Current Research Publications/Recent Talks Teaching Education/Work Home

Robert T. Buche, Current Research

Heavy traffic limit models and control: incorporating long range dependence and heavy tailed behavior

Multimedia traffic, (for example, in movies and gaming) in both wireline and wireless systems has lead to a new paradigm for traffic modeling capturing heavy tailed and long range dependent behavior. Heavy traffic methods for queueing systems under such models is in its infancy. Based on recent works analyzing the arrival processes, one expects the heavy traffic limit models for these multimedia applications to include (but not limited to) those driven by stable Levy motion or fractional Brownian motion. We are interested in deriving heavy traffic limit models in this framework.

Support for this work in this area:

  • Grant from the NSF Division of Mathmatical Sciences, (Fall 2006-2009). Co-PIs are Arka Ghosh (Department of Statistics, Iowa State University) and Vladas Pipiras (Statistics and Operations Research, UNC, Chapel Hill).
    • Conference Paper: Proceedings of the 46th IEEE Conference on Decision and Control 2007, here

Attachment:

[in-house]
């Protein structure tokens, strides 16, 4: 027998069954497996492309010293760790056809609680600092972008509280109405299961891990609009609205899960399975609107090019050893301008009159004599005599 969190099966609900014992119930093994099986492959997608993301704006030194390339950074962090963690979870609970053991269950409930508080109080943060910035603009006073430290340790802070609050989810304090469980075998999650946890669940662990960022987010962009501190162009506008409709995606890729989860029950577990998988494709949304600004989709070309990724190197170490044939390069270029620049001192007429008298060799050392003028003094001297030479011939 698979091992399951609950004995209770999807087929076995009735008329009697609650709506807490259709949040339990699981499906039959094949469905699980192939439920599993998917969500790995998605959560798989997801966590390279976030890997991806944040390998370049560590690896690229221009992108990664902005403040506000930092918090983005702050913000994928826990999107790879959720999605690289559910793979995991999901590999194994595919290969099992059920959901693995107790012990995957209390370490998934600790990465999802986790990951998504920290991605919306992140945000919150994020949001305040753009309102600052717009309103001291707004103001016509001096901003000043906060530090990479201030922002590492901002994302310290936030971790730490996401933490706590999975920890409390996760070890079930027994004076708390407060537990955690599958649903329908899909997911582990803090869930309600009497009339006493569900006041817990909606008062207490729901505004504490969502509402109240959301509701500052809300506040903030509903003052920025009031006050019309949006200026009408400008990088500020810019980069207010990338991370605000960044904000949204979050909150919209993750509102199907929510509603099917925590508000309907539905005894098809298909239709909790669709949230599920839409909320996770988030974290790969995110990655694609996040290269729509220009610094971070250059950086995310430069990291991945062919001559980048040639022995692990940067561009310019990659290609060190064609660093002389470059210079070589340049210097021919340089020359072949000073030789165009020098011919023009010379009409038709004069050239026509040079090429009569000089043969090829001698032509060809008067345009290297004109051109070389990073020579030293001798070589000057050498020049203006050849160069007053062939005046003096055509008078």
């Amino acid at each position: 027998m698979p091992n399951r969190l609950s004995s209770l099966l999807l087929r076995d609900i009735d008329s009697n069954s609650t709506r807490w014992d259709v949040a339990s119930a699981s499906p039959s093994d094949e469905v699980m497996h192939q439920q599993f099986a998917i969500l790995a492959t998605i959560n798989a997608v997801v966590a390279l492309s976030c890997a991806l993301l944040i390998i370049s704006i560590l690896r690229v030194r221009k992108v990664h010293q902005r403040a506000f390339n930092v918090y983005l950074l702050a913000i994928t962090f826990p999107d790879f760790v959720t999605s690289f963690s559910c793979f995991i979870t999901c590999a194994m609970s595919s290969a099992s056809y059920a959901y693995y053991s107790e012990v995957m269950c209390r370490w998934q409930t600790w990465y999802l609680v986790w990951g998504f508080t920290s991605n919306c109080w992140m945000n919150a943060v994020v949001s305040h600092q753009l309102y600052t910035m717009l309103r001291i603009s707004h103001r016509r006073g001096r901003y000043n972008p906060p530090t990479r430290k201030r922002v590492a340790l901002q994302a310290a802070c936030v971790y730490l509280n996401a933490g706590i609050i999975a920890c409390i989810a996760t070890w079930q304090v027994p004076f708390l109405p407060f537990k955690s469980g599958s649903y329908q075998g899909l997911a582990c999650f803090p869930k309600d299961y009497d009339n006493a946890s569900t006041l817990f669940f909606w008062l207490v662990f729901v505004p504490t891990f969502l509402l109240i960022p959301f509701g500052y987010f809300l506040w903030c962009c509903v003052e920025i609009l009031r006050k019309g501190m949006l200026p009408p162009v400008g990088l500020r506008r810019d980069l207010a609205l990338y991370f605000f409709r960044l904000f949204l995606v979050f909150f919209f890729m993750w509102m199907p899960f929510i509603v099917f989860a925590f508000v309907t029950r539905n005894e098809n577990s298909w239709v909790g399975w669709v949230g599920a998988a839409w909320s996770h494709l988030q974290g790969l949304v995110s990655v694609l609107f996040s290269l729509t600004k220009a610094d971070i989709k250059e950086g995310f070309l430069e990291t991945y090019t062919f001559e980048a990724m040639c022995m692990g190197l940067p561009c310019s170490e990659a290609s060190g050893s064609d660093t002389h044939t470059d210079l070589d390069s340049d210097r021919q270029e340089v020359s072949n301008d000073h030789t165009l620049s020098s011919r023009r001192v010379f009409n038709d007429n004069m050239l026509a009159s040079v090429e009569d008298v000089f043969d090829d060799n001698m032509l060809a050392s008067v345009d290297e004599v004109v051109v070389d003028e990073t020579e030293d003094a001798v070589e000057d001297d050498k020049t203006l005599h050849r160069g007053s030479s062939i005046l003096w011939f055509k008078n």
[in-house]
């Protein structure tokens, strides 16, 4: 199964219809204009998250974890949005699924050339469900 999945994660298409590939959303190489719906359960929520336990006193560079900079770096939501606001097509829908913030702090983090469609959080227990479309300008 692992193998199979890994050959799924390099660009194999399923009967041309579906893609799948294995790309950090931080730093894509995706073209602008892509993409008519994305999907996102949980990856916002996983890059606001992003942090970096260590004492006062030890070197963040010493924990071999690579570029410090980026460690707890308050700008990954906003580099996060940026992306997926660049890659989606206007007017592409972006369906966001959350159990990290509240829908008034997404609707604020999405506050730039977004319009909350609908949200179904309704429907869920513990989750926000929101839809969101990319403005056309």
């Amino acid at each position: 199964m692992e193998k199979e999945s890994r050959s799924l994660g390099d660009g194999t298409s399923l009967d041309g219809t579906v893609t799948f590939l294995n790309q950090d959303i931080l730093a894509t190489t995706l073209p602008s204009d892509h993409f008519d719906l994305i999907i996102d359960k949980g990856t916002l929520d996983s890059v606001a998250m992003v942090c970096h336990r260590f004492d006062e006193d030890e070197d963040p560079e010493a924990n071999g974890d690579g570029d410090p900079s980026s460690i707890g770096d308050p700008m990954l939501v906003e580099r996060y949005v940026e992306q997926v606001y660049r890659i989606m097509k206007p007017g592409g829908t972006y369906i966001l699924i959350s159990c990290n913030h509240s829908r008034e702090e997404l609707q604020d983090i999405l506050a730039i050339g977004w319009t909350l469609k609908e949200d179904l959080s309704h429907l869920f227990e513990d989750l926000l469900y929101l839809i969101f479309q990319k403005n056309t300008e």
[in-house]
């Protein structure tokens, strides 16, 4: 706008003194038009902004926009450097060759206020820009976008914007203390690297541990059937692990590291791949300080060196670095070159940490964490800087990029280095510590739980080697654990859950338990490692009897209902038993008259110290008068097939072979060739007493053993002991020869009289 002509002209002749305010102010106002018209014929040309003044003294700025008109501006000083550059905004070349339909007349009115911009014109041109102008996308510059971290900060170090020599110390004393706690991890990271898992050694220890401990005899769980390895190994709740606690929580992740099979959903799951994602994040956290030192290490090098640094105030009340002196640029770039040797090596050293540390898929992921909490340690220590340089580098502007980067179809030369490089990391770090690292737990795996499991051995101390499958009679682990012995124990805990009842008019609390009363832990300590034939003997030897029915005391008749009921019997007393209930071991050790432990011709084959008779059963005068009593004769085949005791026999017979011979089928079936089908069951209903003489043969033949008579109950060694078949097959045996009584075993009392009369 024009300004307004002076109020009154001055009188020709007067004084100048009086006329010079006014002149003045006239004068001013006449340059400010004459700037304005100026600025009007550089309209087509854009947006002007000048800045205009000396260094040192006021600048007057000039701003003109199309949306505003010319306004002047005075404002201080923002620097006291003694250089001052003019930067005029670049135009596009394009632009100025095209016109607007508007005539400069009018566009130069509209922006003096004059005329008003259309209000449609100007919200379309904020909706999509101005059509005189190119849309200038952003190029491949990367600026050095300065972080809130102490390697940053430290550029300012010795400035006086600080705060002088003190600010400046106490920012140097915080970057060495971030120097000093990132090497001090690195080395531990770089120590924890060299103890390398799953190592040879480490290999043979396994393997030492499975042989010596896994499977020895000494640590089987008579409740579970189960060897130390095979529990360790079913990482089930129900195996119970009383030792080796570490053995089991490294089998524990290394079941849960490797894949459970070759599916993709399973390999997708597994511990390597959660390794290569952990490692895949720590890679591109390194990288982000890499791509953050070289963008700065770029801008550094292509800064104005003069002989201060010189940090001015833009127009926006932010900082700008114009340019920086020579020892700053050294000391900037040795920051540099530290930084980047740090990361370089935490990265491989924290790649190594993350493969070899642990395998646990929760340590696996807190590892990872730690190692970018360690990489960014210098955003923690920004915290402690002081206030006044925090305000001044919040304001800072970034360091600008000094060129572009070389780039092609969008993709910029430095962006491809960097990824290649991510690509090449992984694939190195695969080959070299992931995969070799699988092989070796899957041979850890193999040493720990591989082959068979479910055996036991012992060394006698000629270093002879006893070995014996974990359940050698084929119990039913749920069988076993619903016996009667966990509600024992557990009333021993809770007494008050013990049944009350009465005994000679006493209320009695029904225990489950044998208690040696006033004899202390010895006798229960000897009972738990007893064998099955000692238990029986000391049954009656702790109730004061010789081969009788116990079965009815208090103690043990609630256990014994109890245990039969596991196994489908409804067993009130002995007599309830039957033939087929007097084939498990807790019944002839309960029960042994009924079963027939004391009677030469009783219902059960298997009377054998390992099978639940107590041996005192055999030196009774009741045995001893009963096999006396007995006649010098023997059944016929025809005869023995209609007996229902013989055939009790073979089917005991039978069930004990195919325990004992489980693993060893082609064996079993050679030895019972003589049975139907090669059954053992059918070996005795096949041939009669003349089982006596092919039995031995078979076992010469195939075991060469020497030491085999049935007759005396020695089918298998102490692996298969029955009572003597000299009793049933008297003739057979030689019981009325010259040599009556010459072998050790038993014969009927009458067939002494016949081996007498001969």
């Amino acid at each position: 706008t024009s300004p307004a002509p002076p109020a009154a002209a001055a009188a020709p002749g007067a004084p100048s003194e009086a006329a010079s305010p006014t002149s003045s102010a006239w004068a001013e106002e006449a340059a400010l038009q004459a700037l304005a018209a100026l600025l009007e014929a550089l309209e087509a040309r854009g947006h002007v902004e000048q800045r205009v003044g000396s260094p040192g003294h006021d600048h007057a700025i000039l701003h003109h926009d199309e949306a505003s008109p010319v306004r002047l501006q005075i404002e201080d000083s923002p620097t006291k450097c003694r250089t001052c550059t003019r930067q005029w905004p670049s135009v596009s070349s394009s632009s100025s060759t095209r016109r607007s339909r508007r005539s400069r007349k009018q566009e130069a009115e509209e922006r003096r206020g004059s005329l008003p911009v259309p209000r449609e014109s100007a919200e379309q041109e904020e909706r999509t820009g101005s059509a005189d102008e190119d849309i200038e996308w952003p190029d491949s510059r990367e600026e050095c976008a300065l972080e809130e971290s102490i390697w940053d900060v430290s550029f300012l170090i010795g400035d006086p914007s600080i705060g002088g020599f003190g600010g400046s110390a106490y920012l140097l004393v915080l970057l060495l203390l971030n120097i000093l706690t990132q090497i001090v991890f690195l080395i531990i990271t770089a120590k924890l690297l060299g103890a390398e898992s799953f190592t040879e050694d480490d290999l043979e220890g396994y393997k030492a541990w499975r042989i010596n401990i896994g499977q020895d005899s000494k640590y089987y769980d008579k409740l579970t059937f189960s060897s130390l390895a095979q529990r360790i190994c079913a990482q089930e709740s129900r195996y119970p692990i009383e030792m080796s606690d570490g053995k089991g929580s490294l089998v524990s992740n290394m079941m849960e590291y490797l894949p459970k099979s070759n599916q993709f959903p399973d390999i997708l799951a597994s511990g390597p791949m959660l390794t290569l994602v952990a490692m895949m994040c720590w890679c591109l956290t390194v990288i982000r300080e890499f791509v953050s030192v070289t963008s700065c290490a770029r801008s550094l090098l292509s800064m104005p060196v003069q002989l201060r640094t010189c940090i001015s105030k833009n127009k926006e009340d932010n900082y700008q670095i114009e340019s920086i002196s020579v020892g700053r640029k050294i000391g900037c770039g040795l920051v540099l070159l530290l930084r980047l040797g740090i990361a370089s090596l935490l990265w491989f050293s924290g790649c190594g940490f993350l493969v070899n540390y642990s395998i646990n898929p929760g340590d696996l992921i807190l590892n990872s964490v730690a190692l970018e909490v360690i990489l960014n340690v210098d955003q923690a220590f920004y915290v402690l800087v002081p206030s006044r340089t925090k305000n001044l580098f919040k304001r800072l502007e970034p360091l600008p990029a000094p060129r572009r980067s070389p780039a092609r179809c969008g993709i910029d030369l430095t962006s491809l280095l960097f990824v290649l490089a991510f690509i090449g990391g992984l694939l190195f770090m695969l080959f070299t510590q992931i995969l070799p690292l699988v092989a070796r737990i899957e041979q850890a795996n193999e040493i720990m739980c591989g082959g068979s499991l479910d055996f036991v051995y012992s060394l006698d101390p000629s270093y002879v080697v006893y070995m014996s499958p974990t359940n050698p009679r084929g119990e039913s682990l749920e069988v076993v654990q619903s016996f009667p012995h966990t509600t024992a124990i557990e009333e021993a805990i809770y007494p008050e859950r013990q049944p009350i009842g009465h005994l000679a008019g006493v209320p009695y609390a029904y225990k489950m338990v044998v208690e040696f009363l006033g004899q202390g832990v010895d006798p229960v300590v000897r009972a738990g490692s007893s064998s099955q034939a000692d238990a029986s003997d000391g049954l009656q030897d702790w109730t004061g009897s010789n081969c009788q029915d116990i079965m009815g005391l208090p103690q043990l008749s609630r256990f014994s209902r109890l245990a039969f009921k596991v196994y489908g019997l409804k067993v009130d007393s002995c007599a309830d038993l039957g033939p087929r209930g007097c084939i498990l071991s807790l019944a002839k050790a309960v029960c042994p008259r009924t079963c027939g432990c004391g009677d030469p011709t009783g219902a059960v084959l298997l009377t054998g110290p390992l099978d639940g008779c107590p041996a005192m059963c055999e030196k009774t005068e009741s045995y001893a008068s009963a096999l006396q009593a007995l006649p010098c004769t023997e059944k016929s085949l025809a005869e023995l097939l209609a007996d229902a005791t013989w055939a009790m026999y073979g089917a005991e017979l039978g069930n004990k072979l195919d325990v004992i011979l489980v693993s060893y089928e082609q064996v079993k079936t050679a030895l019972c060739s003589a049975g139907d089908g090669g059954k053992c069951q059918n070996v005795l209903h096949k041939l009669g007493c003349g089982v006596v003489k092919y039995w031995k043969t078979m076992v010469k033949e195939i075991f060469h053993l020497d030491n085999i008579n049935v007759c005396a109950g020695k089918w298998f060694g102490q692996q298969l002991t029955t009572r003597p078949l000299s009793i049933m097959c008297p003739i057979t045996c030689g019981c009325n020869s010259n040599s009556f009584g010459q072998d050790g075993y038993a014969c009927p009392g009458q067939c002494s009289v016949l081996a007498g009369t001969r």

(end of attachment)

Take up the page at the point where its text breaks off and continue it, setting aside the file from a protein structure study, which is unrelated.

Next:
• Research Paper: Under review in Queueing Systems, here

Numerical methods for stochastic control

We have implemented continuous-time methods for stochastic control for wireless queueing systems. The method is being applied to stochatic control problems for the queueing models obtained from heavy traffic methods. The numerical techniques applied were developed by Harold J. Kushner and Paul Dupuis (Division of Applied Math, Brown University; see their book Numerical Methods for Stochastic Control Problems in Continuous Time, Springer, second edition, 2002).

We are also applying extensions of the method developed in Numerical approximations for nonlinear stochastic systems with delays, by H.J. Kushner, Stochastics, Vol.77, No. 3, 2005, to incorporate models with delay along with further modifications for including a prediction component over the delay interval.

Support for this work in this area:

  • Grants (SBIR, Phase I and II) from Intelligent Automation, Inc. (Rockville, MD) and the Army Research Office (2004-2006).